BEIJING (Reuters) - China’s fishermen operating in the South China Sea give proof of the country’s maritime rights and interests, a government official said on Monday, referring to ships on the frontlines of China’s push to assert its claims in disputed waters.
China has come under fire from the United States and its allies in recent months over its land reclamation activities in the South China Sea’s disputed Spratly archipelago.
Beijing claims almost all of the South China Sea, through which $5 trillion in ship-borne trade passes annually, but Brunei, Malaysia, the Philippines, Taiwan and Vietnam have overlapping claims.
Luo Baoming, the Communist Party boss of the southern island province of Hainan, made the comments during the annual session of China’s parliament, the National People’s Congress (NPC).
“If it can be said that that we want to safeguard China’s rights and interest in the South China Sea, fishermen, because they have been living and surviving on fishing for the past thousand years, have been proof of our rights and interests,” Luo said, in response to a Reuters question.
Authorities in Hainan encourage fishermen to sail to disputed areas, and the government subsidizes them in making trips to distant waters.
In recent years, the fishermen have ventured deeper into waters near Southeast Asia in search of new fishing grounds as stocks thin out close to home.
Experts say privately owned fishing boats and commercial trawlers are on the frontlines of China’s increasingly assertive push to protect what it sees as its sovereign maritime territory in the region.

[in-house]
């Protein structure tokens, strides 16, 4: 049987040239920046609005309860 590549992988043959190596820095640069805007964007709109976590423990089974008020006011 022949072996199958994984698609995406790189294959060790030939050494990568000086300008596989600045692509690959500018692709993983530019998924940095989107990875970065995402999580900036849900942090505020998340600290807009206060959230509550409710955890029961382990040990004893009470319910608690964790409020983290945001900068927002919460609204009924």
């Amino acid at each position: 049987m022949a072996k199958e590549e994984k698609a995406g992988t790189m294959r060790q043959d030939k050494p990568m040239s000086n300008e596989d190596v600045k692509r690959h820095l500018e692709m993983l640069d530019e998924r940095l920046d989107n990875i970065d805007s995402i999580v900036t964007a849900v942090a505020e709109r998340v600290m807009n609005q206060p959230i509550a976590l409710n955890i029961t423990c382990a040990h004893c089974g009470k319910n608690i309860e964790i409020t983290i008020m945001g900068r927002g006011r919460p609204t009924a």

“We encourage fishermen to go out, and support them because they need to fish to live,” Luo added, saying the government gave them financial subsidies as well as fuel.
Staffers at a briefing by a government delegation from Hainan handed out buttons featuring islands and reefs China claims in the tense region, marked with their Chinese names, and attempted to photograph foreign journalists wearing the pins.
Asked about reports that China is engaging in reclamation activities in the Qilian Yu subgroup of the Paracel Islands, a regional official listed dock-building, infrastructure improvement and “renovations” against erosion and other natural disasters among China’s activities on the islands it claims.
However, Xiao Jie, the mayor of Sansha City on the disputed Woody Island in the Paracel archipelago, did not say exactly where the activities were taking place.
China set up Sansha in 2012 and uses it as a base to administer the islands it controls in the South China Sea.
China is also developing infrastructure for mobile internet on 15 of its islands and reefs, Hainan officials added, without elaborating.
Reporting by Megha Rajagopalan; Editing by Clarence Fernandez